Mitigation of climate change through soil organic carbon sequestration in smallholder farming systems of Zimbabwe

Download Mitigation of climate change through soil organic carbon sequestration in smallholder farming systems of Zimbabwe

Post on 15-Jul-2015




1 download


  • Mitigation of climate change through soil organic carbon sequestration in smallholder

    farming systems of Zimbabwe Mujuru La, Mureva Aa, Velthorst Eb. and Hoosbeek Mb

    a Bindura University of Science Education, Department of Environmental Science, Private Bag 1020, Bindura, Zimbabwe; bDepartment of Soil Quality, Wageningen University, P. O Box 47, 6700AA, Wageningen, The Netherlands.

    ACKNOWLEDGMENTS We thank the Netherlands Fellowship Programme and the Climate Food and

    Farming Network (CLIFF). We are also grateful to CIMMYT Zimbabwe and farmers in Shamva and Bindura.

    INTRODUCTION Soil organic matter (SOM) represents a large, dynamic and complex

    terrestrial reservoir of carbon (C). Soil management strategies

    therefore become an important C mitigation approach through

    mitigation measures involving both CO2 emissions reduction and

    increasing C sinks (Food and Agriculture Organisation (FAO), 2010).

    Land use practices in agro ecosystems affect the storage of organic

    carbon in soils especially in sub- Saharan Africa, where crop farming is

    characterised by mono cropping, frequent soil tillage and removal of

    crop residues from fields through livestock grazing or burning

    (Chigonda 2008). Conservation farming practices such as minimum or

    no tillage minimise soil disturbance and utilises crop residues to retain

    moisture and enrich the soil among the smallholder communal farming

    systems. Addition of manure and other organic fertilisers improves

    nutrient efficiency and enhances biomass yields (Nyamangara et al.,

    2003). Increasing biomass can improve soil organic carbon (SOC)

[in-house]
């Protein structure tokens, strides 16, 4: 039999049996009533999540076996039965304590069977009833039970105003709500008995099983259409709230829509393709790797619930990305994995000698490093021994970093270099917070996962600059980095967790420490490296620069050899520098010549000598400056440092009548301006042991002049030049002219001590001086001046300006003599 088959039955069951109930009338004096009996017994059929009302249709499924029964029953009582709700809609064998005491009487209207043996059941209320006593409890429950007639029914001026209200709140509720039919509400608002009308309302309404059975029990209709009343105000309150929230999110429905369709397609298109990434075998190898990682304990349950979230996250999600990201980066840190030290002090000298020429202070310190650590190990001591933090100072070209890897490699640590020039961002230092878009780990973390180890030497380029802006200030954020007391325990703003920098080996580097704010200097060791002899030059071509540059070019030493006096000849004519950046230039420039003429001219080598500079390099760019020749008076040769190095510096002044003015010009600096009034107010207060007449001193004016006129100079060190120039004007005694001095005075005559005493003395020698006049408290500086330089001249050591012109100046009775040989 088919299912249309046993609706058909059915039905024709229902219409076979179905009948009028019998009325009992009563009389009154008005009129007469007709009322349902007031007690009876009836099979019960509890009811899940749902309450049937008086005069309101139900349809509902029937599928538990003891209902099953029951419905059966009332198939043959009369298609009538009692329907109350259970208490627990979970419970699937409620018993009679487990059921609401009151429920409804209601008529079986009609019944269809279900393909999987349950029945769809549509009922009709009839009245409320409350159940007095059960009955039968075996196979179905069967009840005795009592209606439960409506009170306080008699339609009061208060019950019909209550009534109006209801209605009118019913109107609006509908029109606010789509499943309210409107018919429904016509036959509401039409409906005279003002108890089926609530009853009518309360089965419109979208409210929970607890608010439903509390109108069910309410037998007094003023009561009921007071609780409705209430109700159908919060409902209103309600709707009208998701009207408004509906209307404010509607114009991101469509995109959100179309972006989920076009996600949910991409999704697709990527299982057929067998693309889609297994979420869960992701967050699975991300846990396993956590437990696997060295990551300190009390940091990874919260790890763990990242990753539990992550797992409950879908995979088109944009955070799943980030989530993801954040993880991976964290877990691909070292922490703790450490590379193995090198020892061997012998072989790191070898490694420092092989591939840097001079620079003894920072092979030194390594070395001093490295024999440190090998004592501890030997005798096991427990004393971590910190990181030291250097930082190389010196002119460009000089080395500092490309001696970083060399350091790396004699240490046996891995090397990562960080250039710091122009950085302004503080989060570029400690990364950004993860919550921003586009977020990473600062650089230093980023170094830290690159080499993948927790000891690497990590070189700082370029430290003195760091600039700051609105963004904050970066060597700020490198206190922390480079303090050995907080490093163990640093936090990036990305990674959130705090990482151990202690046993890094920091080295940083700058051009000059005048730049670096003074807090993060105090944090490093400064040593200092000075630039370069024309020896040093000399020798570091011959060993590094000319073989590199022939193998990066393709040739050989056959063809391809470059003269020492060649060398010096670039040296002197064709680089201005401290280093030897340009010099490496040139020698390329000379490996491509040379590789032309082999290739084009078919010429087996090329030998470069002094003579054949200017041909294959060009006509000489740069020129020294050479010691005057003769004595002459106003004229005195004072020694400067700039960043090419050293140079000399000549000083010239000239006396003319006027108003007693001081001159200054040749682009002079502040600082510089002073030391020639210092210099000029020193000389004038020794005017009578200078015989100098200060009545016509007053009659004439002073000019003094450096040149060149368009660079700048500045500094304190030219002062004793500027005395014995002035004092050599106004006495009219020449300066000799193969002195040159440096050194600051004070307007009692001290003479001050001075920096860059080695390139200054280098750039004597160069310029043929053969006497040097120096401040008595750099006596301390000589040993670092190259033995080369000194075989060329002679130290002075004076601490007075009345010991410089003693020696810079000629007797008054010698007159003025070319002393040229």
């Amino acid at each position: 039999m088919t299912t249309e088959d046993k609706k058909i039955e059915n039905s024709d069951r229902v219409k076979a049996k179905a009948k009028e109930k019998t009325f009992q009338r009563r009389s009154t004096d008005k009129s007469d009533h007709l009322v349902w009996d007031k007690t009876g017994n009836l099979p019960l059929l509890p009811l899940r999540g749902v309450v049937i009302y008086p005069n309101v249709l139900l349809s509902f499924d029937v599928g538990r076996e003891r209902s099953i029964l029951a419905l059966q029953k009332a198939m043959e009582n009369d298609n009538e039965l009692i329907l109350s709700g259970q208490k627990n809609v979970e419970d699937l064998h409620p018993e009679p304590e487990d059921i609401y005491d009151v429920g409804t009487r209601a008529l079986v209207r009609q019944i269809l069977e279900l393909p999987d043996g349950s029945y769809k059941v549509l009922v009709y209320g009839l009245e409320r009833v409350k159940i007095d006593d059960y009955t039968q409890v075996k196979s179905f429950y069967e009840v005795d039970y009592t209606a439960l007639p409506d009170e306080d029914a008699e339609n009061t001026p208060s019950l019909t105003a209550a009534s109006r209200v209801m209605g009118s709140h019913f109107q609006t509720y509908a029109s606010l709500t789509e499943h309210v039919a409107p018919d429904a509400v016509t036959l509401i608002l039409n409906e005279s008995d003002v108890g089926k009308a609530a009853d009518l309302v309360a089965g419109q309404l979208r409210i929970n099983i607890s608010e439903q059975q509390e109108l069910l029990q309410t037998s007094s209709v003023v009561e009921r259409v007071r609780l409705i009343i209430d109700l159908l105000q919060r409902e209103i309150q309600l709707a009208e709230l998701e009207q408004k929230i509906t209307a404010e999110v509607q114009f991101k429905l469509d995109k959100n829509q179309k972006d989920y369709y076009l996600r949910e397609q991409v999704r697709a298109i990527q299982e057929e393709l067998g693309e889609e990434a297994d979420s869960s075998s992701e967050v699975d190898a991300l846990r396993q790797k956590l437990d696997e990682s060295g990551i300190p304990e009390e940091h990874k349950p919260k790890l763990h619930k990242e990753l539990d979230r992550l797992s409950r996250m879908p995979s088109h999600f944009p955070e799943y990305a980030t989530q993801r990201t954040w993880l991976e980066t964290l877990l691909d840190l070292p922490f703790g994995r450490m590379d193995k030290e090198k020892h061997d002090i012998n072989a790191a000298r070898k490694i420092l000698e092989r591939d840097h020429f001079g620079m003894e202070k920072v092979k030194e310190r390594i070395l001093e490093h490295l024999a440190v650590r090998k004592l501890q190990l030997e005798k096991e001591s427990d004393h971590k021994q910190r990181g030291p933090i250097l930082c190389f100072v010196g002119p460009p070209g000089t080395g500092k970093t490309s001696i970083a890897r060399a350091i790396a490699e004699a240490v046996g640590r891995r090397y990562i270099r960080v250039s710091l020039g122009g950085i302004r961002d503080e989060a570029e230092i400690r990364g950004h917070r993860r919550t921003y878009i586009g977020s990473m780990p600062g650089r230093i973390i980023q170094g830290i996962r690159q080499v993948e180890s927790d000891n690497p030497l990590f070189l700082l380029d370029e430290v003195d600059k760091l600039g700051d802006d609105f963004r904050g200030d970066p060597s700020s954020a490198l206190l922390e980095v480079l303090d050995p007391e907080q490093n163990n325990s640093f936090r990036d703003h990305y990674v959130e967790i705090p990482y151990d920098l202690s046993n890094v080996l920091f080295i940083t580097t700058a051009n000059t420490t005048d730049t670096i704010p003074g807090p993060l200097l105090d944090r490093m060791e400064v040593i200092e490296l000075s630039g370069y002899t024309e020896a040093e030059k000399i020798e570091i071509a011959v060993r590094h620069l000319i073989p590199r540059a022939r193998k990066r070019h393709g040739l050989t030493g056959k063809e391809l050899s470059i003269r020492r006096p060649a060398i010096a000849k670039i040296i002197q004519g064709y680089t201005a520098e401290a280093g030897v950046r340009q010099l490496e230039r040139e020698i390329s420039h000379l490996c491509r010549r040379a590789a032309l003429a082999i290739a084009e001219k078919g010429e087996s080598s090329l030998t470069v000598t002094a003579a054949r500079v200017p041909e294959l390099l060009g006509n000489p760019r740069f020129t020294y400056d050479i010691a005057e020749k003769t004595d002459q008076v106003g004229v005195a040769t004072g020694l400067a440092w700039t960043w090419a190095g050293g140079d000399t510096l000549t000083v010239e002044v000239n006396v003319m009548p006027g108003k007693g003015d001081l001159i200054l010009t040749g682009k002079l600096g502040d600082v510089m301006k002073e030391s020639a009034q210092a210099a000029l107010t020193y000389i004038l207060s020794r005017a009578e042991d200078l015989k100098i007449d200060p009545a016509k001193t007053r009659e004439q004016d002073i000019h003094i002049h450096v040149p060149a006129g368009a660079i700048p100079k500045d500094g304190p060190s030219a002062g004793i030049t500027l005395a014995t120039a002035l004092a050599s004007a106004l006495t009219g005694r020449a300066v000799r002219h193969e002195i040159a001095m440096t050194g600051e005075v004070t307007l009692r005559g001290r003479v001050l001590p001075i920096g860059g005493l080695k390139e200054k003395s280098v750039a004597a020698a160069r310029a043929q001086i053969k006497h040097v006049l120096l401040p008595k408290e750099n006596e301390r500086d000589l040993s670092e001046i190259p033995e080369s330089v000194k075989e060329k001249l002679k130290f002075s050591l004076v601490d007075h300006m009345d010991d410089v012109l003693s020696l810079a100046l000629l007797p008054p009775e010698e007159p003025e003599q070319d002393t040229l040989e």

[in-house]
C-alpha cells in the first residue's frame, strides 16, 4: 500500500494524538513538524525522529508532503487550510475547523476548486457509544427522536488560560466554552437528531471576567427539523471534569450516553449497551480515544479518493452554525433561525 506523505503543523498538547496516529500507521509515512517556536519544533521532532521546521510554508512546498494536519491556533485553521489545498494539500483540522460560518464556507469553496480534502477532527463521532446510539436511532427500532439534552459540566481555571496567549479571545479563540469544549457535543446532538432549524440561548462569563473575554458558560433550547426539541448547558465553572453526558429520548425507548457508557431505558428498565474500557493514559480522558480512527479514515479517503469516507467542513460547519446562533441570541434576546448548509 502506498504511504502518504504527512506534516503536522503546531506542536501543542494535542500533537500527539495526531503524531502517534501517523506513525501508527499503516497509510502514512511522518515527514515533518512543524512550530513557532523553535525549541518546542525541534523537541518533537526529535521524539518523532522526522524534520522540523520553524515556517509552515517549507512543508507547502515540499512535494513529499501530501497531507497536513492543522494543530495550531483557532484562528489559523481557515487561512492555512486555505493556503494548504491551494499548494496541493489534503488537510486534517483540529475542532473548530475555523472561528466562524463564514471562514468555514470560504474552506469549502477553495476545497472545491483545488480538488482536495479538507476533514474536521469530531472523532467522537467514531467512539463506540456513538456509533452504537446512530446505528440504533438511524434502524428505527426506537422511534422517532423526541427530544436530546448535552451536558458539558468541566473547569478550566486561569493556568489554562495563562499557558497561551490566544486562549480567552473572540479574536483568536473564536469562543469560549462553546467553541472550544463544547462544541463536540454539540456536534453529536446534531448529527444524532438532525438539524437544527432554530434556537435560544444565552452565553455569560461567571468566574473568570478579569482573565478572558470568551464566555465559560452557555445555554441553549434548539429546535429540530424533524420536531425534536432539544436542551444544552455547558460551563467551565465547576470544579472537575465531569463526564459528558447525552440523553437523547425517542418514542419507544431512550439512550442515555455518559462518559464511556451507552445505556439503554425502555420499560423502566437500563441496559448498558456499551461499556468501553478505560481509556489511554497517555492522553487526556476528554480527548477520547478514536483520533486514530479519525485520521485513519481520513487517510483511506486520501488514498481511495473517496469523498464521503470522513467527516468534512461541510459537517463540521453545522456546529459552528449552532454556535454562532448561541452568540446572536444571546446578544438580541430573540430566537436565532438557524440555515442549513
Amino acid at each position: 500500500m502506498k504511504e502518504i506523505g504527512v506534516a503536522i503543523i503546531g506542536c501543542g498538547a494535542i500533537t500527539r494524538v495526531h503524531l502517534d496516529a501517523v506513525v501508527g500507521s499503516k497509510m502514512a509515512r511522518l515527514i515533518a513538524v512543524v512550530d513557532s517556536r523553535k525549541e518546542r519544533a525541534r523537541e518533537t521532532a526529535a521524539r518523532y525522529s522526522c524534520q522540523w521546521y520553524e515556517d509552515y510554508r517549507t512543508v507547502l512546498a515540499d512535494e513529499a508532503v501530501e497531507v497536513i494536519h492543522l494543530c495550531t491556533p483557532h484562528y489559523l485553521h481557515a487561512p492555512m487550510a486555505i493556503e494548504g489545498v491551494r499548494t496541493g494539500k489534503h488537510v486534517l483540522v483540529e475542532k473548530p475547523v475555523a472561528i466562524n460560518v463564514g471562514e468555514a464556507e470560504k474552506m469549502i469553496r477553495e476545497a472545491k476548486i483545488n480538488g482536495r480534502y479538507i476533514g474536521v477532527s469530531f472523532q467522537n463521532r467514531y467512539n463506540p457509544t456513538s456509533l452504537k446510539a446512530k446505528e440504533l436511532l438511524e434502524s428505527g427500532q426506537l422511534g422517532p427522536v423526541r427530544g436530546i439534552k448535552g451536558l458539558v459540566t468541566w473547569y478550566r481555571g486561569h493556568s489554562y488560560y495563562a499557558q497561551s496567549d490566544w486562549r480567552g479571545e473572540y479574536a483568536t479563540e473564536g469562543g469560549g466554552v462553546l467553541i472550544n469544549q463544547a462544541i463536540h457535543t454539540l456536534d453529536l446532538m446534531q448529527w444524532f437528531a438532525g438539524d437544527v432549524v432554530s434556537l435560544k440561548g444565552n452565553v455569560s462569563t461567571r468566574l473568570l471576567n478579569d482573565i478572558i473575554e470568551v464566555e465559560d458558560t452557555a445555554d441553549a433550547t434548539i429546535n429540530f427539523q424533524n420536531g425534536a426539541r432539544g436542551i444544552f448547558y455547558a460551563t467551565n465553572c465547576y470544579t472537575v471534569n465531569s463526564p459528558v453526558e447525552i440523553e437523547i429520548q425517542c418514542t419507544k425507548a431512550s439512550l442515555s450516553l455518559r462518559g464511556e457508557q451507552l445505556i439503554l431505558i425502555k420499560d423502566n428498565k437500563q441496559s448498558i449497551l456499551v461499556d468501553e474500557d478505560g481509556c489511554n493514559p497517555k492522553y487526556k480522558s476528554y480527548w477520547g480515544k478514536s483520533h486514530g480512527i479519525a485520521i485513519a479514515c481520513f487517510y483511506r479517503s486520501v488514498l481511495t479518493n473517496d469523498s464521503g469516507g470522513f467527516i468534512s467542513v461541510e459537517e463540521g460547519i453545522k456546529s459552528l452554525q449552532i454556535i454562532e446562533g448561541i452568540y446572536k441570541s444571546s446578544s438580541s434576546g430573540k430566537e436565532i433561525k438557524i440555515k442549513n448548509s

storage therefore becomes a major focal point for climate change

    mitigation through accumulation of significant quantities of organic C.

    This study evaluated the effects of tillage practices and fertility

    amendments on SOC storage in sandy and clayey soils of Zimbabwe.

    RESEARCH SITE AND METHODOLOGY Research was carried out in farmers fields in Bindura, Shamva and Murewa districts of Zimbabwe. Altitudinal ranges from 1000 to 1800

    m.a.s.l. with annual unimodal rainfall of 750-1000 mm. Soil samples

    were collected at 0-10 and 10-30 cm depths in three tillage systems;

    (conventional tillage (CT), Minimum tillage (MT) with a ripper, No

    tillage (NT) using a direct seeder in Haplic Arenosols (sandy) in

    Shamva and Rhodic Ferralsols (clayey) in Bindura. Minimum and no

    tillage treatments received 2.5-3.0 Mg ha-1 organic inputs and the

    three treatments received equal amounts of inorganic fertiliser. To

    assess effects of agricultural land use on SOC, irrespective of

    treatment, soil samples were also collected from adjacent natural

    forests. In another experiment cattle manure and nitrogen fertiliser

    were added to conventionally tilled soils and SOC was assessed.



    When conventional tillage is the only available option, application of nitrogen fertiliser can be more beneficial for increasing C stocks in sandy soils

    whereas application of organic fertiliser (cattle manure) has greater C benefits in clayey soils. Increased SOC improves crop production thus,

    ensuring climate change mitigation and food security. Residue retention strategies need to be developed to improve environmental and productive

    capacity of cropping systems in smallholder farming systems in arid and semi-arid areas where communal grazing rights are common.

    Carbon storage under fertility treatments in

    conventionally tilled soils Application of N fertiliser plus cattle manure significantly increased

    the SOC stocks in soil compared to application of N Fertiliser alone at

    all depths on clayey soils. On sandy soil, application of N Fertiliser

    resulted in greater SOC than N Fertiliser + manure and control at all

    depths except the 10-20 cm depth

    Figure 3: Carbon storage in three density fractions (a) free light

    fraction (fLF) (b) Occluded light fraction (oLF) (c) Mineral associated

    heavy fraction (MaHF).

    Figure 1: Carbon storage in bulk soils in three tillage systems and natural

    forests on two contrasting soil types

    Caborn storage in tillage systems On clayey soils, C storage was higher in minimum tillage (32 Mg ha-1)

    than no tillage and conventional tillage which had similar C stocks (31

    Mg ha-1) at 0-30 cm. There were no significant difference in SOC stocks

    among tillage systems in clayey soils. Sandy soils however, showed

    more C under no tillage (11 Mg ha-1) than minimum tillage (10 Mg ha-1)

    and conventional tillage (8 Mg ha-1). Lack of significantly different C

    gains under conservation tillage practices (MT and NT) could be

    attributed to limited residue cover which makes soils more vulnerable to

    agents such as wind erosion compared to conventionally ploughed soils,

    where the roughness created by tillage can reduce wind and water


    Figure 2

    CT NT MT

    Depth distribution of soil organic carbon in tillage treatments Depth distribution showed significantly higher (F= 22.98; p


View more >